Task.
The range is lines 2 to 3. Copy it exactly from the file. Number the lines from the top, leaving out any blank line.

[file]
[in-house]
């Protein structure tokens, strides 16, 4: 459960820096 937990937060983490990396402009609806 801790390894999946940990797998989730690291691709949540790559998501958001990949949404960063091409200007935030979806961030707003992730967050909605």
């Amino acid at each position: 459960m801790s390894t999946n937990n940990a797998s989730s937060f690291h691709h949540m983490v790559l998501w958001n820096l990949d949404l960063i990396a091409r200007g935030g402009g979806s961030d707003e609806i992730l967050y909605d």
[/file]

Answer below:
């Protein structure tokens, strides 16, 4: 459960820096 937990937060983490990396402009609806 801790390894999946940990797998989730690291691709949540790559998501958001990949949404960063091409200007935030979806961030707003992730967050909605």
């Amino acid at each position: 459960m801790s390894t999946n937990n940990a797998s989730s937060f690291h691709h949540m983490v790559l998501w958001n820096l990949d949404l960063i990396a091409r200007g935030g402009g979806s961030d707003e609806i992730l967050y909605d």